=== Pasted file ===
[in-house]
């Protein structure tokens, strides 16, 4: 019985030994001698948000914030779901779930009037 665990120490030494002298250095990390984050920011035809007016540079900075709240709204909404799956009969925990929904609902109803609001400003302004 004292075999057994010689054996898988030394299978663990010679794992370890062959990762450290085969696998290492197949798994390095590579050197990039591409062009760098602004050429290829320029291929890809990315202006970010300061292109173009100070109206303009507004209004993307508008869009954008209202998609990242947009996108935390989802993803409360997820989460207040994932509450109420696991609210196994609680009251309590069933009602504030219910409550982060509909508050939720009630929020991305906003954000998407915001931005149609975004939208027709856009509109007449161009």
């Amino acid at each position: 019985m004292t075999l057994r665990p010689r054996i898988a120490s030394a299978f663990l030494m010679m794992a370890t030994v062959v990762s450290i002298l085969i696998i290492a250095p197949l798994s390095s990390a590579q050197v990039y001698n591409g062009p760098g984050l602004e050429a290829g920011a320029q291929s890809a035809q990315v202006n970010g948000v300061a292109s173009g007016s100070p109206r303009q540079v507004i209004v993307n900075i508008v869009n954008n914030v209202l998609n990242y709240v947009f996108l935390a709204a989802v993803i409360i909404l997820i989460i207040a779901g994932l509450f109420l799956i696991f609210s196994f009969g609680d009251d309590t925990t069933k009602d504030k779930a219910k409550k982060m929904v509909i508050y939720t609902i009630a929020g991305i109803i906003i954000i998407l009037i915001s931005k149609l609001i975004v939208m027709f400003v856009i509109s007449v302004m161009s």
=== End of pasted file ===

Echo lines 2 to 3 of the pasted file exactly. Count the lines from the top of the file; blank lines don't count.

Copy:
């Protein structure tokens, strides 16, 4: 019985030994001698948000914030779901779930009037 665990120490030494002298250095990390984050920011035809007016540079900075709240709204909404799956009969925990929904609902109803609001400003302004 004292075999057994010689054996898988030394299978663990010679794992370890062959990762450290085969696998290492197949798994390095590579050197990039591409062009760098602004050429290829320029291929890809990315202006970010300061292109173009100070109206303009507004209004993307508008869009954008209202998609990242947009996108935390989802993803409360997820989460207040994932509450109420696991609210196994609680009251309590069933009602504030219910409550982060509909508050939720009630929020991305906003954000998407915001931005149609975004939208027709856009509109007449161009």
């Amino acid at each position: 019985m004292t075999l057994r665990p010689r054996i898988a120490s030394a299978f663990l030494m010679m794992a370890t030994v062959v990762s450290i002298l085969i696998i290492a250095p197949l798994s390095s990390a590579q050197v990039y001698n591409g062009p760098g984050l602004e050429a290829g920011a320029q291929s890809a035809q990315v202006n970010g948000v300061a292109s173009g007016s100070p109206r303009q540079v507004i209004v993307n900075i508008v869009n954008n914030v209202l998609n990242y709240v947009f996108l935390a709204a989802v993803i409360i909404l997820i989460i207040a779901g994932l509450f109420l799956i696991f609210s196994f009969g609680d009251d309590t925990t069933k009602d504030k779930a219910k409550k982060m929904v509909i508050y939720t609902i009630a929020g991305i109803i906003i954000i998407l009037i915001s931005k149609l609001i975004v939208m027709f400003v856009i509109s007449v302004m161009s």